by Yieldstreet | Staff
World-famous artist debuts brand new mural with Yieldstreet
In November 2018, the New York-based multi-disciplinary artist, Saya Woolfalk, stood before an audience during a TED Talk and posed a series of questions. “What kind of world do you want to live in?” she wondered. “If you had the chance to build the world anew, what would it look like?”
It was Albert Einstein who once said that no problem could be solved from the same level of consciousness that created it. Problem solving, in other words, required a fundamental shift in perspective. And what Woolfalk soon offered those before her, was a deeply considered shift she’d spent nearly two decades rendering. She offered them a portal into an empathic universe.
Woolfalk is an artist perpetually engaged in the notion of hybridity. Her immersive installations of imaginary and futuristic worlds transport viewers into a liminal space that at once occupies the past, present, and future. She is researcher, interlocutor, and performer—her explosively colorful aesthetic fearlessly zigzagging the mediums of sculpture, painting, video, papermaking, and textile work that was informed by time spent in Japan, where her maternal grandmother taught her to sew (Woolfalk mostly grew up in Westchester, New York. She is of African American, European American, and Japanese descent.)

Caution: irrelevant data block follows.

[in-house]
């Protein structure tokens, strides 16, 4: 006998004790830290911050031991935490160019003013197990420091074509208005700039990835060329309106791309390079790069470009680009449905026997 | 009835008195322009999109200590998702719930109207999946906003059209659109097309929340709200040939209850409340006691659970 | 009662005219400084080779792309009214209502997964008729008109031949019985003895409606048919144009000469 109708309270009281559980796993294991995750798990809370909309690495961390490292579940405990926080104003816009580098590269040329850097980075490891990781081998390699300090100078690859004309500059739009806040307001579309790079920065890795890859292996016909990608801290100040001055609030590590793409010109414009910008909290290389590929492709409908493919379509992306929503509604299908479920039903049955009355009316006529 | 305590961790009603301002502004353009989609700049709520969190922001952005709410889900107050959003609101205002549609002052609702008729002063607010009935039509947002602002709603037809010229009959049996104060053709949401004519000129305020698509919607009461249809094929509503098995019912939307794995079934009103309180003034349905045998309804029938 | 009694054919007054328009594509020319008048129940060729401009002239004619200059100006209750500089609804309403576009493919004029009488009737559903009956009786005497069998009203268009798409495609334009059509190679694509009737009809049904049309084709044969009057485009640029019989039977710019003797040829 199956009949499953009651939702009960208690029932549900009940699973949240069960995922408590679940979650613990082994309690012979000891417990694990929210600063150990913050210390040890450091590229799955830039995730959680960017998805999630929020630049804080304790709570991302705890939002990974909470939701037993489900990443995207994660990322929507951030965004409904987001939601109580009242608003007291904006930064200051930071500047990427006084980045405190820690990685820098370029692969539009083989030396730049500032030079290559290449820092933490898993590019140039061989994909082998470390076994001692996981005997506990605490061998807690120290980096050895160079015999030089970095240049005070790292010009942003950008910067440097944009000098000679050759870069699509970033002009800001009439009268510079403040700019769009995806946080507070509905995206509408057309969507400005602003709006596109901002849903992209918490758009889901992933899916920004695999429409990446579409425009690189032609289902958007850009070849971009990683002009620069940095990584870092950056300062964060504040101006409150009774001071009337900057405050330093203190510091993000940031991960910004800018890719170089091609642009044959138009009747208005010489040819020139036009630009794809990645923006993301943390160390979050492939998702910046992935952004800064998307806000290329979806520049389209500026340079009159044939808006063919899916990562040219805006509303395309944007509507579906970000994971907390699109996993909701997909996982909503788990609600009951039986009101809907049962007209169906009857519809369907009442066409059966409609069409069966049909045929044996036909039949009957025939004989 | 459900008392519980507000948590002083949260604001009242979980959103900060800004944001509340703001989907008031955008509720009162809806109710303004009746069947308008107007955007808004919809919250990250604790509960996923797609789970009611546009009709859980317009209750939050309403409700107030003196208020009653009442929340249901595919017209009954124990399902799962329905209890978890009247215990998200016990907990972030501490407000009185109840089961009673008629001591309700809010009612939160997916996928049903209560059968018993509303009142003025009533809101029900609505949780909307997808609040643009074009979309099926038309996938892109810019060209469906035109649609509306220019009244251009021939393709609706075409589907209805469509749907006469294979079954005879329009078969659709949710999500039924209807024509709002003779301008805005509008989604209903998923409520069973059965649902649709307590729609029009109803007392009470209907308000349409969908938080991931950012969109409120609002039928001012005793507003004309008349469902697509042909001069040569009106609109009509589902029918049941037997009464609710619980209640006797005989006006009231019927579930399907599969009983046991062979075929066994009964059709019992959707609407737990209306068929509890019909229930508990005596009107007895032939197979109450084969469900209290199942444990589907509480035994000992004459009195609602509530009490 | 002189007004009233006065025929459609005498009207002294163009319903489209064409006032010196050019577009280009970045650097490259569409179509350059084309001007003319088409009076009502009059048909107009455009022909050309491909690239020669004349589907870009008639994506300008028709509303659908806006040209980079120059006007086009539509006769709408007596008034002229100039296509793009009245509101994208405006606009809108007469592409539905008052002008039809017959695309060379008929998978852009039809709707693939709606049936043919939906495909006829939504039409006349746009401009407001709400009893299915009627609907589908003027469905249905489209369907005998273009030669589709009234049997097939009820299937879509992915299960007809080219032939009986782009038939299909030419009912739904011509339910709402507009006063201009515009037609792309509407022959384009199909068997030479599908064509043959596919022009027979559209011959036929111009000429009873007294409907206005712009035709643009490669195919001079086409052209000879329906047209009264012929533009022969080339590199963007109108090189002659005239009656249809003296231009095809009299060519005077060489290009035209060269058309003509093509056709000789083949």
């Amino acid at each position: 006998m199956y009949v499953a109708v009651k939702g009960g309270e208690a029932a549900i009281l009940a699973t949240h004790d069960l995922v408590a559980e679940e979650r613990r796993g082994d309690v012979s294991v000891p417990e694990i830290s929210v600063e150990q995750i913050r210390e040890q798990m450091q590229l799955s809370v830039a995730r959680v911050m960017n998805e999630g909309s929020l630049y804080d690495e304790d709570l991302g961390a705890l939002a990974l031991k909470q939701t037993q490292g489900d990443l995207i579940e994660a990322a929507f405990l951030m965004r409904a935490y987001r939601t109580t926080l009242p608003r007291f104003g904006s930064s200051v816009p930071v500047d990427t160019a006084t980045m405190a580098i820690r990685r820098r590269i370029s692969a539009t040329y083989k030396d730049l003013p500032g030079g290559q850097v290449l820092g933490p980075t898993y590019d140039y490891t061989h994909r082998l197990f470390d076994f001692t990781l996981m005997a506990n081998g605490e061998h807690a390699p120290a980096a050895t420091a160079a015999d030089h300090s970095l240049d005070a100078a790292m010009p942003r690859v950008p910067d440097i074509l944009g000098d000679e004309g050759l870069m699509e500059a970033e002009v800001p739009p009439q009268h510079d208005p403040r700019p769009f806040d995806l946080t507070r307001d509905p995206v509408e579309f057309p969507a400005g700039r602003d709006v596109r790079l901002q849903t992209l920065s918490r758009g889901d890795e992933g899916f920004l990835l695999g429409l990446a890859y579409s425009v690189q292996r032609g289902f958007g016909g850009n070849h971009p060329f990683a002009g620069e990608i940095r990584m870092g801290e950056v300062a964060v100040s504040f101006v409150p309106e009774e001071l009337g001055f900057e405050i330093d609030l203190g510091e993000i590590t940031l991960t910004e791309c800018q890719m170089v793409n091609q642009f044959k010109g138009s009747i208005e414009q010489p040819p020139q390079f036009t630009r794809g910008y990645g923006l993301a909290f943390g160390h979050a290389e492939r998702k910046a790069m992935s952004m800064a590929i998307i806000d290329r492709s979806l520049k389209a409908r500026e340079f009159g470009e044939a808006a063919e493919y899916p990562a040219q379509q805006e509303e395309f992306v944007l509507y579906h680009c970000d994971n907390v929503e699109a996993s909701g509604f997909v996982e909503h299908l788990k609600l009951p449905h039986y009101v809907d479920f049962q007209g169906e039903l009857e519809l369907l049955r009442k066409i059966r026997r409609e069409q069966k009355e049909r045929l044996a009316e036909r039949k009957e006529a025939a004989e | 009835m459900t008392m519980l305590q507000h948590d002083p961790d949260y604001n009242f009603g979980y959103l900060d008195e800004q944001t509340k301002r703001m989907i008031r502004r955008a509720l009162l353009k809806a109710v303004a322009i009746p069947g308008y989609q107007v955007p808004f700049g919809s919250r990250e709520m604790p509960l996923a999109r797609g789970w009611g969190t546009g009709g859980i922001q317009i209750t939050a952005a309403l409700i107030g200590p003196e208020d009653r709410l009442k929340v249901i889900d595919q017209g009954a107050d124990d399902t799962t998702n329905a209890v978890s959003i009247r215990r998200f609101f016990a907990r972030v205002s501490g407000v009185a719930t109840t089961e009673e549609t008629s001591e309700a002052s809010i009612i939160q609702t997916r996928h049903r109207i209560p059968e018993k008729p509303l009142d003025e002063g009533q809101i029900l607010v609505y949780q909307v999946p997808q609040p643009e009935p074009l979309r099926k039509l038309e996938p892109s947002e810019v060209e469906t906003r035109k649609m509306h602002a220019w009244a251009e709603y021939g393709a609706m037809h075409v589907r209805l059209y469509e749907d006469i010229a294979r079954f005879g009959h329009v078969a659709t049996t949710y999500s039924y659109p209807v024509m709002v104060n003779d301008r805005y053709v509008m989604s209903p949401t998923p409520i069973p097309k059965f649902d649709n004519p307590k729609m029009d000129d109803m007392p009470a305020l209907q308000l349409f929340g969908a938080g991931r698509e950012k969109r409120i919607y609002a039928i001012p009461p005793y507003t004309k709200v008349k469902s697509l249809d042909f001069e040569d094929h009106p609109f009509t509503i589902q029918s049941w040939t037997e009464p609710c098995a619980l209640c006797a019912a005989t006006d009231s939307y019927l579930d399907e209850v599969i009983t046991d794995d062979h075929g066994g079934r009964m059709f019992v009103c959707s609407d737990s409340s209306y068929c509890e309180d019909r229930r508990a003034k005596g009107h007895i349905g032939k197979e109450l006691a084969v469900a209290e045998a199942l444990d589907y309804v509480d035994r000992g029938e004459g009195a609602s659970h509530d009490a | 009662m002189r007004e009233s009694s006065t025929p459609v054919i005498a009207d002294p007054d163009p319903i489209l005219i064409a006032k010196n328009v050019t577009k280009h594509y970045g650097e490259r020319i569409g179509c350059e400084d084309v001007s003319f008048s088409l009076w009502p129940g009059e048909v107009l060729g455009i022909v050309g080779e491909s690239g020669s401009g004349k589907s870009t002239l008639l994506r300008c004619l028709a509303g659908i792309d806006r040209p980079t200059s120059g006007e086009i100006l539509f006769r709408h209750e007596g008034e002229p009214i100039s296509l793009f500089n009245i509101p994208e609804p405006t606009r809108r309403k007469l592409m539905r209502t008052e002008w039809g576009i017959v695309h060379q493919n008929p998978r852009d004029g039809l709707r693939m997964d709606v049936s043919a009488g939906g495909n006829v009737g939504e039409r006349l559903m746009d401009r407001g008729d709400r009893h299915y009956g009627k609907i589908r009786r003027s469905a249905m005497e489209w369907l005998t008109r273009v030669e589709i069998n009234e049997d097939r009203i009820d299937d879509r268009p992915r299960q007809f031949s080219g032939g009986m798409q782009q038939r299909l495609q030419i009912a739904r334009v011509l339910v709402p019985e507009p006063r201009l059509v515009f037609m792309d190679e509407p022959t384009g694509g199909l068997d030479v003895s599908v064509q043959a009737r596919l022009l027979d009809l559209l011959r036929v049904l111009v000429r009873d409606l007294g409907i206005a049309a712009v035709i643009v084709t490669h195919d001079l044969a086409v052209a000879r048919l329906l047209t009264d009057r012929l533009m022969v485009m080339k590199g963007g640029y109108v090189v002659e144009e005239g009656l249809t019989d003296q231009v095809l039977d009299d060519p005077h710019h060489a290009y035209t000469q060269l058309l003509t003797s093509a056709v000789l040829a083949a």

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In Woolfalk’s ongoing series entitled The Empathics, she has conceptualized an “interspecies hybridization” that is part-plant, part-human, and imbued with the ability to change gender and color, and transform waste into usable technologies. “I’m really interested in forcing people to look at something and then having them no longer assume that that object is stable. I’m trying to force the instability of an object so that we can really look at it, question and ﬁgure out what exactly is going on,” Woolfalk has said.
For centuries, mankind has anthropologically assessed the origin and development of cultures, and Woolfalk, who studied philosophy, theories of race and ethnicity, and gender/sexuality studies at Brown University, uses ethnographic methods, folklore, and museum-display techniques to play with the notion of what it means to be human. Take, for example, the Institute of Empathy installation she re-constructed in the Montclair Art Museum in 2012. In it, the empathic species is presented much like other ancient civilizations at the Museum of Natural History. Artifacts like ‘Hides and Sheds from North American Empathics,’ which are crafted from linen, cotton pulp, rhinestones, and plastic bones, can be seen on display with life-sized, realistically rendered mannequins.
“[My hope is that] the worlds we build—the things that we imagine—give us access to openness, to empathy, to future-forward imagining so that we might be able to imagine a new world,” Woolfalk has said.
Her work has been exhibited at PS1/MoMA, the Studio Museum in Harlem, Performa 9, Contemporary Art Museum, Houston, and in public spaces including Times Square. Now, in advance of her newest piece, a mural created for Yieldstreet that will be presented on February 18 during Frieze Los Angeles, the artist sheds some light on her process and the importance of investing in the arts community.
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Saya Woolfalk’s photo courtesy of Ka-Man Tse for @TSqArts
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